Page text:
We stood up a dedicated integration management office composed of some of the best executives, associates, and analysts from across the business to ensure a successful integration.  We aligned our talent with specific objectives and initiatives that would generate at least $50 million in synergies. We overcommunicated to the entire workforce on a regular basis, created a new organizational structure, and held ourselves accountable to results.  Most importantly, we supported our associates and were disciplined about execution.  All of this helped keep the organization intact during a disruptive postmerger period.

How has BlueLinx’s vision for itself changed?

The vision at the beginning of my tenure was, ‘We have to save this company.” When we won the award for Transaction of the Year, it was a bookend to a long journey over the past few years. The award recognized the perseverance, dedication, and resilience of, basically, more than 1,600 associates who never lost faith in the fundamentals of the organization, the leadership team, the mission at hand, and the possibilities of the company. We have come a long way in the last four to five years. As a result of the turnaround and the acquisition, we’re now stronger, leaner, and better positioned for success. We’re able to focus on expansion, growth, more acquisitions, and a host of other activities that deepen our relationship with customers and allow us to play an even stronger role in helping folks live out the American Dream through homeownership.

How has your personal vision of good leadership changed since the beginning of your career?

I want to empower people to take risks. Regardless of the extent to which they fail, just fail fast and fail forward. Don’t make the same mistake twice; learn from those mistakes, then improve.

Likewise, I think it’s important for leaders to own up to mistakes. I’m quick to say I made a mistake, apologize, and own it. When you do that, then others will do the same. It promotes a culture where people are open and transparent. At the same time, because it’s open, you’re encouraging people to take risks and be innovative. You’re creating a culture where everybody strives for excellence and doesn’t tolerate mediocrity. Ultimately, if you can embrace teamwork, integrity, continuous improvement, and innovation, you can lead a company in a way that’s meaningful and personally rewarding. It’s not just management, it’s not just leadership—it’s about the principles and values underlying both.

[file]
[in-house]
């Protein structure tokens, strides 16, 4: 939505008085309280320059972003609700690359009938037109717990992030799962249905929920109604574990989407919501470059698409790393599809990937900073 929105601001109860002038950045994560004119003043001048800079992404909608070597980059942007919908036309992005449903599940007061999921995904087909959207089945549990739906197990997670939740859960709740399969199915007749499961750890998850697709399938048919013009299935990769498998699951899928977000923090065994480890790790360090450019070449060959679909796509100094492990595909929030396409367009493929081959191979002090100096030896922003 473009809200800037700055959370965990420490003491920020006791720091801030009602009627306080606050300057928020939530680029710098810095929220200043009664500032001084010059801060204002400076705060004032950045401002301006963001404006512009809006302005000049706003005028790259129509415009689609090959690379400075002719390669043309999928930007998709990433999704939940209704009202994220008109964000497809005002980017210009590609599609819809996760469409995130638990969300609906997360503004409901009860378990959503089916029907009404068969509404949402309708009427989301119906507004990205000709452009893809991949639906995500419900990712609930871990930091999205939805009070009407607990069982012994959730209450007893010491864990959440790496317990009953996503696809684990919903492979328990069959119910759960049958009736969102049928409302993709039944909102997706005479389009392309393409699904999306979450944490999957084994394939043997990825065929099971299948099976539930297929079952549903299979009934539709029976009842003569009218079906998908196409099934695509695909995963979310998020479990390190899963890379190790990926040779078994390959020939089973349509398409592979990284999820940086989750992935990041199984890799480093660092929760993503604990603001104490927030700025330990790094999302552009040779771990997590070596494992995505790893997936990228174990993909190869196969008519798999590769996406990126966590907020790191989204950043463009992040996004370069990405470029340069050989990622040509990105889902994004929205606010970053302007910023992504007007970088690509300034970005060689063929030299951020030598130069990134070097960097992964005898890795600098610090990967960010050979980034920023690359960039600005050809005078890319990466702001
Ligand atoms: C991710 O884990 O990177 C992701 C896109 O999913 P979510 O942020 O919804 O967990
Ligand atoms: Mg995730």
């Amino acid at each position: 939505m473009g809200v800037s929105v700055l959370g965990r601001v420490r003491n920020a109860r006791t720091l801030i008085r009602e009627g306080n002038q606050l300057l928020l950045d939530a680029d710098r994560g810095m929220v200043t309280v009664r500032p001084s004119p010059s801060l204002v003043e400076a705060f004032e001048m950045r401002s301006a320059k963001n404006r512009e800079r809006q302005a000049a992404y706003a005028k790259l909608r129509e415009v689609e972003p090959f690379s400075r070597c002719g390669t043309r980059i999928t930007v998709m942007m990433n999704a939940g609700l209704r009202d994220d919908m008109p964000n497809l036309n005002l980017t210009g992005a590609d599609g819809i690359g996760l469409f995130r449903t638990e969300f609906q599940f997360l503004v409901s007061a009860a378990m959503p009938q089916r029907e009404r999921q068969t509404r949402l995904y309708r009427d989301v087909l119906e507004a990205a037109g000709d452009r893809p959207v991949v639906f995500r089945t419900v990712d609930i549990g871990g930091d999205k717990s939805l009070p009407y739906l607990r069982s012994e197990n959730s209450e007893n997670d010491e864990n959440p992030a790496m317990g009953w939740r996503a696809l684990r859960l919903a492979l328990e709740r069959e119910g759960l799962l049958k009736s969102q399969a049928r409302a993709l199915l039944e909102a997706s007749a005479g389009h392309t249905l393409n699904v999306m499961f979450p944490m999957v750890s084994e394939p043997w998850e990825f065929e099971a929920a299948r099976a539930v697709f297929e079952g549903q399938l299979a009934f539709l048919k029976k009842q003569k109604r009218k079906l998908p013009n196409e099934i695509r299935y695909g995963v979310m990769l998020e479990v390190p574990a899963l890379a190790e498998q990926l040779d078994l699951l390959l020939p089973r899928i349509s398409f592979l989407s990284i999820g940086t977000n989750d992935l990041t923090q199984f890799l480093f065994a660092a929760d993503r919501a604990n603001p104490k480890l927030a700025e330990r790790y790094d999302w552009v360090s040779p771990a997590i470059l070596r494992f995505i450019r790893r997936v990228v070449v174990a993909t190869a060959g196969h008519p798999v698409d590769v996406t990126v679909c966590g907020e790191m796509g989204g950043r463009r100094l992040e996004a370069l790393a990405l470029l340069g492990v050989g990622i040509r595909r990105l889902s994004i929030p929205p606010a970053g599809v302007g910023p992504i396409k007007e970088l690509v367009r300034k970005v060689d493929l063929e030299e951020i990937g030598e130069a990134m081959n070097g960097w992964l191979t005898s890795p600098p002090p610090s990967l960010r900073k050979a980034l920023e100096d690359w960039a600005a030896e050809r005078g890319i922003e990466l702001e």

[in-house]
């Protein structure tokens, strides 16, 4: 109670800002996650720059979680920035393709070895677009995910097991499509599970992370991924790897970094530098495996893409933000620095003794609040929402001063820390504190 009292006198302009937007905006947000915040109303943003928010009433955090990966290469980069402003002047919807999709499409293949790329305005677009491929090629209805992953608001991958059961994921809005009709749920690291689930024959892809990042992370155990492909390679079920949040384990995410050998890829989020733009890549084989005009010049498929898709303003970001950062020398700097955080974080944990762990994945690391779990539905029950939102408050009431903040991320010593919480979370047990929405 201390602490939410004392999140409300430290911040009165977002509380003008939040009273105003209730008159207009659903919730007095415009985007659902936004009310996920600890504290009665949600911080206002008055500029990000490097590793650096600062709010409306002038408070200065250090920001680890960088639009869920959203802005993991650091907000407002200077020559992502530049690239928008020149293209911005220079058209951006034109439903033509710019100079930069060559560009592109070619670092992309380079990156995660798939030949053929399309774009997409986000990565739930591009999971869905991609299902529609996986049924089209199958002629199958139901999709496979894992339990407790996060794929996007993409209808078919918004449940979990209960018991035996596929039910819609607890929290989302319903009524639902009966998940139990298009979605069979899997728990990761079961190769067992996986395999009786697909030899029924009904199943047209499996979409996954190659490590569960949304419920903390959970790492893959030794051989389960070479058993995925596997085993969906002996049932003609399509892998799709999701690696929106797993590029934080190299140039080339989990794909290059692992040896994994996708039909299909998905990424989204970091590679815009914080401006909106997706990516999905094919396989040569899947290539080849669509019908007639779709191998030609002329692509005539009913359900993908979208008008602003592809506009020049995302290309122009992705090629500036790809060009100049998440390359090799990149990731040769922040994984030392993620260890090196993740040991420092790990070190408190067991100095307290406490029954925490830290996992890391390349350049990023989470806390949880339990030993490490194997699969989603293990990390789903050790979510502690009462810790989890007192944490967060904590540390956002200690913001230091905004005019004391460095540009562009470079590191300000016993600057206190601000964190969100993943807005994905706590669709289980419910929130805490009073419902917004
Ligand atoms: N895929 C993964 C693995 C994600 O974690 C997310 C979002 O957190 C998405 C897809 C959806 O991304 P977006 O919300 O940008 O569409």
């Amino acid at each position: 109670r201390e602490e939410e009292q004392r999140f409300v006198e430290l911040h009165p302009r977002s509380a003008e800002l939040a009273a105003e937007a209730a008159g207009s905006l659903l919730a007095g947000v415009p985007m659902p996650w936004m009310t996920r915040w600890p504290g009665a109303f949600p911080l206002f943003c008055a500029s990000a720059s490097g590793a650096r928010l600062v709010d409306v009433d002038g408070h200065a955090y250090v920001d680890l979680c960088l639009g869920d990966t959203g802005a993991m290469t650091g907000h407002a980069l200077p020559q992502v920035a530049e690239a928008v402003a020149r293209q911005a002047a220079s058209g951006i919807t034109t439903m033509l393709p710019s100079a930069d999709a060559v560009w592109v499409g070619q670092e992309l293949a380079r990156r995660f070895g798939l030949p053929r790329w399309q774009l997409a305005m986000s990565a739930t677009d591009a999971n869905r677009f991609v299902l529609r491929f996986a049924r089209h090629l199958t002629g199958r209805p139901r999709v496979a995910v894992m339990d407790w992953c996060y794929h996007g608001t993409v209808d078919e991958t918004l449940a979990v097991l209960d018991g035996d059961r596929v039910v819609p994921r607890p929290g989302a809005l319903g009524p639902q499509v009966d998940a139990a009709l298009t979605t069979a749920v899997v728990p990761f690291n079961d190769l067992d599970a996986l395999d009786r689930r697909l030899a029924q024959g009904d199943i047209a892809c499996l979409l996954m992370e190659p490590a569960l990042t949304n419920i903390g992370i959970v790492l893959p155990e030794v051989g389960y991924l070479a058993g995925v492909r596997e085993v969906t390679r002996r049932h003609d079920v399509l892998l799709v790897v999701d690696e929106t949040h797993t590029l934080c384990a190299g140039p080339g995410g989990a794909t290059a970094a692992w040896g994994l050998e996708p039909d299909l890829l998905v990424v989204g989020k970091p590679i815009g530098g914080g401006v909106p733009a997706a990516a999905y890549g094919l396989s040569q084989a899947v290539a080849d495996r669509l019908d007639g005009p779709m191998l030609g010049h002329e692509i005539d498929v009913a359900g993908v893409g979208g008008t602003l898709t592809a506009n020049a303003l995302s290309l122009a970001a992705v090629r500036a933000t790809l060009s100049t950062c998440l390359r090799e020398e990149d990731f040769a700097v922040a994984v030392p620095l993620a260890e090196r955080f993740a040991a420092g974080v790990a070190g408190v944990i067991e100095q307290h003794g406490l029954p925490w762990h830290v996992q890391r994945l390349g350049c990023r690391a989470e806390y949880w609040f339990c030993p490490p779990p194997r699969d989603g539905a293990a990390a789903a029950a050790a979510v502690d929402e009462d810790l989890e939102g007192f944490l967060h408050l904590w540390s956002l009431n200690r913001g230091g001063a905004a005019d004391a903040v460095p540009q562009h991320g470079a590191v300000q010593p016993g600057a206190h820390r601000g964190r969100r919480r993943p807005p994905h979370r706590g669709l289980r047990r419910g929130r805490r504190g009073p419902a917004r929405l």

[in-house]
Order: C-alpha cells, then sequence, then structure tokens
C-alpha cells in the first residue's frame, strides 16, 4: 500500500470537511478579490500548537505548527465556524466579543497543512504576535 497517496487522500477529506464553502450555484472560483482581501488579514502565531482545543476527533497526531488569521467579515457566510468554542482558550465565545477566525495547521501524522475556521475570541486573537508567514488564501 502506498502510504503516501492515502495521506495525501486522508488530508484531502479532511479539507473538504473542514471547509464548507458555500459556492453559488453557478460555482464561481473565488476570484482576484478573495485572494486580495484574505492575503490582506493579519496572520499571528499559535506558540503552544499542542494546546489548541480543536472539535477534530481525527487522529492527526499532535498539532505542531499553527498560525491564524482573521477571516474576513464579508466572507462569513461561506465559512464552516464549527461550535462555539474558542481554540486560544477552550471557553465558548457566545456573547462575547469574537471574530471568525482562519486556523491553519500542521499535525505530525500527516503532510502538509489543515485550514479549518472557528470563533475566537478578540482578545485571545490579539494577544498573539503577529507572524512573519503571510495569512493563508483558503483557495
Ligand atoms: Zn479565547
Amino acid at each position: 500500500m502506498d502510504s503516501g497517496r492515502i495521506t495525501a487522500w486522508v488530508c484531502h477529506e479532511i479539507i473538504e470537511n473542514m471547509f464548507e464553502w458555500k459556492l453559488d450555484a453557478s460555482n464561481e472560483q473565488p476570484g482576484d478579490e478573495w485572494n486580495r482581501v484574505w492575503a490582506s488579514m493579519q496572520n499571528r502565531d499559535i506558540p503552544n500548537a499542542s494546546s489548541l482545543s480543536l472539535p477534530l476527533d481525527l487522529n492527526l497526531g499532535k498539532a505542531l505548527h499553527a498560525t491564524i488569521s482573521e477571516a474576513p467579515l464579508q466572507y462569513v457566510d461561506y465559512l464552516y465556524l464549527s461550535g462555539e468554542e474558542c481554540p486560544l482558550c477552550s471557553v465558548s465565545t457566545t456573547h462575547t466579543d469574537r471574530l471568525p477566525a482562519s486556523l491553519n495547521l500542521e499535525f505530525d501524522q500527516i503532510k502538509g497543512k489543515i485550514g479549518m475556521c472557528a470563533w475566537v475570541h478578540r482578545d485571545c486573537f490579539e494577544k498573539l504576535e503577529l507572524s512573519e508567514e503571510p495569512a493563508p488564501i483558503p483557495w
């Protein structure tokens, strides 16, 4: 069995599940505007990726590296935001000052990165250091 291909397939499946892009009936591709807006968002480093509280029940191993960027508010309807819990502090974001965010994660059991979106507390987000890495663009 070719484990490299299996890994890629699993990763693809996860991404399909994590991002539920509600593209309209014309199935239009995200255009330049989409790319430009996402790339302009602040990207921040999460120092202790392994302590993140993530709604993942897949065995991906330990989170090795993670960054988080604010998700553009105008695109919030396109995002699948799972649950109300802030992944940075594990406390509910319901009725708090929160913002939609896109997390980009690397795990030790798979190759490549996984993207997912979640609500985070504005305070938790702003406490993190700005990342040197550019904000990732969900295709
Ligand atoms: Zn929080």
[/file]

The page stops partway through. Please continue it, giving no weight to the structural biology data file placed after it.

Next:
How has your approach to collaboration influenced the way you lead?

The more interactions you have with people, the more you realize that there are a lot of people out there who have better ideas than you do. They’re able to leverage their perspectives in ways you never would have considered because you haven’t had the same life experience they’ve had. If you have a diversity of thought in a room and a diversity of experiences in the room, then you and the team are more likely to come up with creative solutions to problems.

Typically, I’m very extroverted and generally uncomfortable with silence. But as a leader, I’ve learned over time to listen more, and it has been one of the best improvements I’ve made. I’ve learned so much more. In this job, collaboration has forced me to employ talent in new and exciting ways to see how amazingly capable and brilliant people are when you cultivate their strengths.

In order to fail fast and look toward the future, to what extent do you still have to reflect on the past?

You have to look to the past, but you cannot let it dictate the future. In this case, we reflected on each company’s past and took the best from both histories to create something new and special. Learn from mistakes and look at trends in history to avoid future mistakes. There are so many kernels of wisdom you can pull from how previous problems have been solved to solve the problem right in front of you. Continuous improvement entails looking behind you only so you can see what you can improve to move forward and succeed.


King & Spalding congratulates Shyam on this well-deserved honor. He is an inspirational leader who is respected at the highest levels for his intellect, judgment, vision, and empathy. We have had the privilege of working with Shyam for many years and appreciate the opportunity to support him and the BlueLinx team.